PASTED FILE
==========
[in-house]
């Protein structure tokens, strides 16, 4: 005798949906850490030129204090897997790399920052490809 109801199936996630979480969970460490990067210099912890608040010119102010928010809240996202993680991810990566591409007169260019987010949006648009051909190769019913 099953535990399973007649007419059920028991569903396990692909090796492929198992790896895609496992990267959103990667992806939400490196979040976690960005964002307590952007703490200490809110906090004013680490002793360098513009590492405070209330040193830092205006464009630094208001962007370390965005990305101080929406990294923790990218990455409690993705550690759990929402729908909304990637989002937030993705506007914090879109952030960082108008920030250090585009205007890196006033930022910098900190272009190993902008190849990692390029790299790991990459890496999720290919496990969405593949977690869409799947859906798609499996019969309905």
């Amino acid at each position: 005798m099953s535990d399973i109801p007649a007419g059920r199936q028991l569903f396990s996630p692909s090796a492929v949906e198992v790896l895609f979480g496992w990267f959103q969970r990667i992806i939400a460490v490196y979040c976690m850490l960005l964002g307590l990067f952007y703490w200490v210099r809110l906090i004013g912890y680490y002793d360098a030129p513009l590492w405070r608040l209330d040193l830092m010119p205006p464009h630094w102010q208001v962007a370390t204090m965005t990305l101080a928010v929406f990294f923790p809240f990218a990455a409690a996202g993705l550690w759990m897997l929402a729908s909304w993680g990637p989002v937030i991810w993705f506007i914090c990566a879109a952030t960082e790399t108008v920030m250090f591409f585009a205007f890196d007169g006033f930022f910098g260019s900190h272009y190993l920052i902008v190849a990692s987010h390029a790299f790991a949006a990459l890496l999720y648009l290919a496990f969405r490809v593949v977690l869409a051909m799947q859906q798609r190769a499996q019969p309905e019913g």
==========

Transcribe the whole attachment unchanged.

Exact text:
[in-house]
């Protein structure tokens, strides 16, 4: 005798949906850490030129204090897997790399920052490809 109801199936996630979480969970460490990067210099912890608040010119102010928010809240996202993680991810990566591409007169260019987010949006648009051909190769019913 099953535990399973007649007419059920028991569903396990692909090796492929198992790896895609496992990267959103990667992806939400490196979040976690960005964002307590952007703490200490809110906090004013680490002793360098513009590492405070209330040193830092205006464009630094208001962007370390965005990305101080929406990294923790990218990455409690993705550690759990929402729908909304990637989002937030993705506007914090879109952030960082108008920030250090585009205007890196006033930022910098900190272009190993902008190849990692390029790299790991990459890496999720290919496990969405593949977690869409799947859906798609499996019969309905």
């Amino acid at each position: 005798m099953s535990d399973i109801p007649a007419g059920r199936q028991l569903f396990s996630p692909s090796a492929v949906e198992v790896l895609f979480g496992w990267f959103q969970r990667i992806i939400a460490v490196y979040c976690m850490l960005l964002g307590l990067f952007y703490w200490v210099r809110l906090i004013g912890y680490y002793d360098a030129p513009l590492w405070r608040l209330d040193l830092m010119p205006p464009h630094w102010q208001v962007a370390t204090m965005t990305l101080a928010v929406f990294f923790p809240f990218a990455a409690a996202g993705l550690w759990m897997l929402a729908s909304w993680g990637p989002v937030i991810w993705f506007i914090c990566a879109a952030t960082e790399t108008v920030m250090f591409f585009a205007f890196d007169g006033f930022f910098g260019s900190h272009y190993l920052i902008v190849a990692s987010h390029a790299f790991a949006a990459l890496l999720y648009l290919a496990f969405r490809v593949v977690l869409a051909m799947q859906q798609r190769a499996q019969p309905e019913g």